So How Good Is Wine For Our Health?

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Going to the doctor is not a thrill for most people. In the sometimes unfriendly and hurried environment of medicine, patients worry about the care they will receive. Will the doctor give them the time they need, make a correct diagnosis, and provide appropriate treatment that is affordable?

A key to the ideal health care visit takes forethought, yet the end result will likely result in time savings and reduced angst plus provide a higher likelihood of a good outcome for your visit. What is this key? Write out a narrative of your problem in advance of your visit. This article explains how.

Step 1: Include the important details of your current problem

  • Timing - When did your problem start? Sometimes aches and pains are gradual and come and go. Think back to the first time you had a problem and use a calendar to map out the series of events.
  • Location – What area hurts or bothers you? Does the pain originate in one area and move around?
  • List all your symptoms – in addition to your main symptom, is anything else going on? Share it all, even if it seems unrelated to your problem. Pain, swelling, fever, nausea, skin changes, ears ringing, changes in bodily functions. Even something as minor as your fingers tingling might matter, so write it down.
  • What makes the issue worse or better? People try some crazy things to feel better. My engineer husband who is a former elite athlete is a prime example. He builds or buys contraptions for stretching, massaging, or beating his aches and pains into submission. Sometimes these experiments work and sometimes they make the problem worse. It is important for your doctor to know.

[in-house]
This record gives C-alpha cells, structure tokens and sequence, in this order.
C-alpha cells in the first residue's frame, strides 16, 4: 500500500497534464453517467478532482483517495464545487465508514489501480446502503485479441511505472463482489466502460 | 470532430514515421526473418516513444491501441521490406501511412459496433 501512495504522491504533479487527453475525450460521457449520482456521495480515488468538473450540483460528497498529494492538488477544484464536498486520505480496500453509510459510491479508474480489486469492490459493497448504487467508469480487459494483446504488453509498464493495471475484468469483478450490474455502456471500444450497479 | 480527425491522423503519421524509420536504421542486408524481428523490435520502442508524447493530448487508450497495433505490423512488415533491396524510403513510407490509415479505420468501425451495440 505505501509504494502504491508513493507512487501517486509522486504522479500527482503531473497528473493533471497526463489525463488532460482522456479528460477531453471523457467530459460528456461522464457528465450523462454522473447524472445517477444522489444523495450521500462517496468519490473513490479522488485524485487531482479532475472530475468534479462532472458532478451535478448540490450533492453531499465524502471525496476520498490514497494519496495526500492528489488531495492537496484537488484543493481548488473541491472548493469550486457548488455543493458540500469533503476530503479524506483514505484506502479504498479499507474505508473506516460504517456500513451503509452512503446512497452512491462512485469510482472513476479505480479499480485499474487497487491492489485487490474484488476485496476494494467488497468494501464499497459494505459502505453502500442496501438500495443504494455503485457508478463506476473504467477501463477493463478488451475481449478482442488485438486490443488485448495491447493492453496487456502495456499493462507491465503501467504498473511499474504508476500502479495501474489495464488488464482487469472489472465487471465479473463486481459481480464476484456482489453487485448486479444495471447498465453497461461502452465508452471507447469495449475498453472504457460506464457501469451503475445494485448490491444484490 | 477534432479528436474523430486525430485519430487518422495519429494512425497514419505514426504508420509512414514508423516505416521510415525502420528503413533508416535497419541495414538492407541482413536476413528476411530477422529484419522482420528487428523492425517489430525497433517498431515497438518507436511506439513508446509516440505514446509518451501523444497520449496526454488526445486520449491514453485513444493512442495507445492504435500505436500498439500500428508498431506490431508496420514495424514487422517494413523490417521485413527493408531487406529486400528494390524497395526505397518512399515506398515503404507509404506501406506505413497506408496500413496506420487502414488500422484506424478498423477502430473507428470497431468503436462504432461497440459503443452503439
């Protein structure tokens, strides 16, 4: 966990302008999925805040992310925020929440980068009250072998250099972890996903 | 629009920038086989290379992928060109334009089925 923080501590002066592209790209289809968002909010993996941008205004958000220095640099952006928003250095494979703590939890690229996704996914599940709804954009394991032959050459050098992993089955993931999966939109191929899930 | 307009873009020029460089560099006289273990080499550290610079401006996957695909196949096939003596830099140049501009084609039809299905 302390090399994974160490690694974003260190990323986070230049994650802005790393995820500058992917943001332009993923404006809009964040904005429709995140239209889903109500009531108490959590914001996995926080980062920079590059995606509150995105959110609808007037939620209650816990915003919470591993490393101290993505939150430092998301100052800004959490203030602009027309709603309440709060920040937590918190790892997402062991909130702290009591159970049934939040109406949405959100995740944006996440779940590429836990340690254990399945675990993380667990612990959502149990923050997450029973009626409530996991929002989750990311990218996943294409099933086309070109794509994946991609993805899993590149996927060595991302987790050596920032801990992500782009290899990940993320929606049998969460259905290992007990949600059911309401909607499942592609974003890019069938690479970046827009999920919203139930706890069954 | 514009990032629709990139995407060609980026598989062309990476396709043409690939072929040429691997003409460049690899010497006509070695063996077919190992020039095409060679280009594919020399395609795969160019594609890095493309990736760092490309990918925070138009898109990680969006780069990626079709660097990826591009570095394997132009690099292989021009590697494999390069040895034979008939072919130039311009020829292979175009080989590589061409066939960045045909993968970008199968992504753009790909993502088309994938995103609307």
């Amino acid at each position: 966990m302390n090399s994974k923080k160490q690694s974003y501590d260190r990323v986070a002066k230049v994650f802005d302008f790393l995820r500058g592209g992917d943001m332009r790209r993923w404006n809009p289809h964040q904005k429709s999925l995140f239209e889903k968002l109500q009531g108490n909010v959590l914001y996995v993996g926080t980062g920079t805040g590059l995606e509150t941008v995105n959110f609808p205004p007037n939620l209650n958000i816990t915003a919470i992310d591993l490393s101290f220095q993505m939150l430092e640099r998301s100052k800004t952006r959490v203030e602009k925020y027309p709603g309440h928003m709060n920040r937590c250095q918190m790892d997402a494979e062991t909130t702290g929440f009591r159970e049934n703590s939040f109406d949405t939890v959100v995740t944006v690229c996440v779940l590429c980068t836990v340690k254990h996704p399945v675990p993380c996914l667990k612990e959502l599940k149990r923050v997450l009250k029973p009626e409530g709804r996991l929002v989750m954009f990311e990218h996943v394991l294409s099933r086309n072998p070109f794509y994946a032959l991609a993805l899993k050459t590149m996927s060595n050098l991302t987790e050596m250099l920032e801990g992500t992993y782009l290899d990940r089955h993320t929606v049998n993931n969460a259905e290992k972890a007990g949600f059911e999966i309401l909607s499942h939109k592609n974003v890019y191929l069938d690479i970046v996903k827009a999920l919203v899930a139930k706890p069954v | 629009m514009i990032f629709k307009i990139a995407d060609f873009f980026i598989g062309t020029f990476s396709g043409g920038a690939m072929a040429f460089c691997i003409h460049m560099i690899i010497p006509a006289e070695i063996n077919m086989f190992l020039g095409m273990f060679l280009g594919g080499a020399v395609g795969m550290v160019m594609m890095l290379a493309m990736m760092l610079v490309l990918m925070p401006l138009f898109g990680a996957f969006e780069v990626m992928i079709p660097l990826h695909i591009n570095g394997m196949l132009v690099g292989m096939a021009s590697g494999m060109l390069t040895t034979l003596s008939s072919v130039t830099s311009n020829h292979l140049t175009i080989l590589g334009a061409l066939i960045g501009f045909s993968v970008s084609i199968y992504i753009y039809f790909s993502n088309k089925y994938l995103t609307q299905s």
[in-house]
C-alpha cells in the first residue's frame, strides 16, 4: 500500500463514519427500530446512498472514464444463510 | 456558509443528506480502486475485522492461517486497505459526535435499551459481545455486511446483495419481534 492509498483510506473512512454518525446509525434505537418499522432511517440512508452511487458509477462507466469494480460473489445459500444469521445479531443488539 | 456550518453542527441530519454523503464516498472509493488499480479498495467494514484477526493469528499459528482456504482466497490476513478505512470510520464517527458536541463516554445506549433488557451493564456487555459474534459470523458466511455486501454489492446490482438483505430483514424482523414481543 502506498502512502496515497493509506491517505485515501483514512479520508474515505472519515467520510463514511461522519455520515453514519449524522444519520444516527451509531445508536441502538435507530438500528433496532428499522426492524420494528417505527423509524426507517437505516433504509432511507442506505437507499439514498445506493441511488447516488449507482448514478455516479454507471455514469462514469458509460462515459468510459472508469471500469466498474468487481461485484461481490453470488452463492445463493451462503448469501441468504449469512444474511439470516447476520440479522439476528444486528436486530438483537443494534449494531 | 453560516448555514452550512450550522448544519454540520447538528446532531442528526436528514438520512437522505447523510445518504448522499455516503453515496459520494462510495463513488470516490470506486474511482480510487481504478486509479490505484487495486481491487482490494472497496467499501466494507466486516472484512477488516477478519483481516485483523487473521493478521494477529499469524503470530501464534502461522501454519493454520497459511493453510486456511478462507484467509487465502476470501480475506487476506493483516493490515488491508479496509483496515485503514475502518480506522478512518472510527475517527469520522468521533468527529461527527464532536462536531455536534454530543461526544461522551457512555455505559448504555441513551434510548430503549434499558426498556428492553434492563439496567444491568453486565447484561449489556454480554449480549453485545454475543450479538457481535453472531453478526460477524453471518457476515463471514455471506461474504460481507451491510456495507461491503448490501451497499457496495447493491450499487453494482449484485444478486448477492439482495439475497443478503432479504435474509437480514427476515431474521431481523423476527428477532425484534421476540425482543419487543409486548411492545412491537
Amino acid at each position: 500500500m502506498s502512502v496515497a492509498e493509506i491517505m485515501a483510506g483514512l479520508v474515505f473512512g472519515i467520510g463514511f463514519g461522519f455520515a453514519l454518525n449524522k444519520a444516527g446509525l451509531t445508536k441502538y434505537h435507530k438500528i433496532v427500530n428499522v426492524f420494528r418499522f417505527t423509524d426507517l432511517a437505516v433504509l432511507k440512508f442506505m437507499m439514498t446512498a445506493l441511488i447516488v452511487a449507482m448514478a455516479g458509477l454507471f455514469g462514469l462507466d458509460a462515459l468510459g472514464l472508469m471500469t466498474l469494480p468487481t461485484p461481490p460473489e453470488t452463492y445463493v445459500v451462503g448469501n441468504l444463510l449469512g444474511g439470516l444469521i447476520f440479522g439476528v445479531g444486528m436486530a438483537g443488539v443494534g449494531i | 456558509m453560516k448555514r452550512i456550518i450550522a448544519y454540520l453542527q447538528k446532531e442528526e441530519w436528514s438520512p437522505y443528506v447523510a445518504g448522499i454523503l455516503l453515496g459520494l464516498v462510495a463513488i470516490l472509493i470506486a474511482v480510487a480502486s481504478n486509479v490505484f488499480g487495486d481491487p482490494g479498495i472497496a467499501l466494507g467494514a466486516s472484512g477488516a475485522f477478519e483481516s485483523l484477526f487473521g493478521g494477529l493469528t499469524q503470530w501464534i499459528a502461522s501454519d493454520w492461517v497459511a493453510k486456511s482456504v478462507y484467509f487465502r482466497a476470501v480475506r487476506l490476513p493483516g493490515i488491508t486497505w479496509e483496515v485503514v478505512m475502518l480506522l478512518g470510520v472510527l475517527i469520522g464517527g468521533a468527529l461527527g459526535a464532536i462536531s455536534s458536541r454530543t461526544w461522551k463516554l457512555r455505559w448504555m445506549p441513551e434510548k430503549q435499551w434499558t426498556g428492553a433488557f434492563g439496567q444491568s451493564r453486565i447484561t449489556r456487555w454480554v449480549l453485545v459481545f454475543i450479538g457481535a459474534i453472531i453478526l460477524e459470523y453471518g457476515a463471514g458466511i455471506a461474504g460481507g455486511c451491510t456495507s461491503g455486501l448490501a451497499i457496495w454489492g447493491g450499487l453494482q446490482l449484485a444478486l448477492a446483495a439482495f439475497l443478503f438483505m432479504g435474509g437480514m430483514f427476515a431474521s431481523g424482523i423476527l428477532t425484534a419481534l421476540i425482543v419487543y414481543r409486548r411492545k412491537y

• What have you changed or done differently lately? Especially for muscle and joint aches and pains, something could have set it off. Start a new exercise routine? Get a new chair at work? Did you really kill your New Year’s resolution and lose 20 pounds in a month and now have abdominal pain? It all matters. Nothing is too preposterous. By the way, losing too much weight too fast can precipitate gallstones.
  • What do you think is going on with your body? You know your body better than anyone else, and sharing what you think can help point your doctor in a direction and lets them know your concerns so they can be addressed appropriately.

Step 2: Share your past medical history

  • List all your past medical problems and surgeries.
  • Include all your current medications and dosage and how you really take those medications – most patients aren’t taking their medicines as prescribed and it helps doctors to know this information. Additionally, they can work with you to create a better plan so you follow through with what you are supposed to do.

Step 3: Include your social history

  • Do you smoke, drink a lot, or use illicit drugs? Doctors aren’t voyeurs and the good ones don’t show judgement about what you do. This information could be important in diagnosis to be considered and treatments that will be offered.
  • How do you spend your time? Knowing a bit about your day to day life can help the doctor put context to your problem and refine treatments.

Step 4: Write out your questions and expectations

  • Writing a list of questions helps focus the discussion to get your questions answered.
  • There are two bits of information you should understand before walking out of your doctor’s office – when can you expect to see results of treatment and when should you call back or follow up if you don’t get better. Many doctors forget to tell you this, and by writing down the questions, you can make sure they will be answered.

Send your narrative to the doctor’s office in advance and take another copy with you. Our health care system sadly puts the onus on the patient to get the care they need. Writing out your history and questions to help the doctor along will likely lead to better results.

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Getty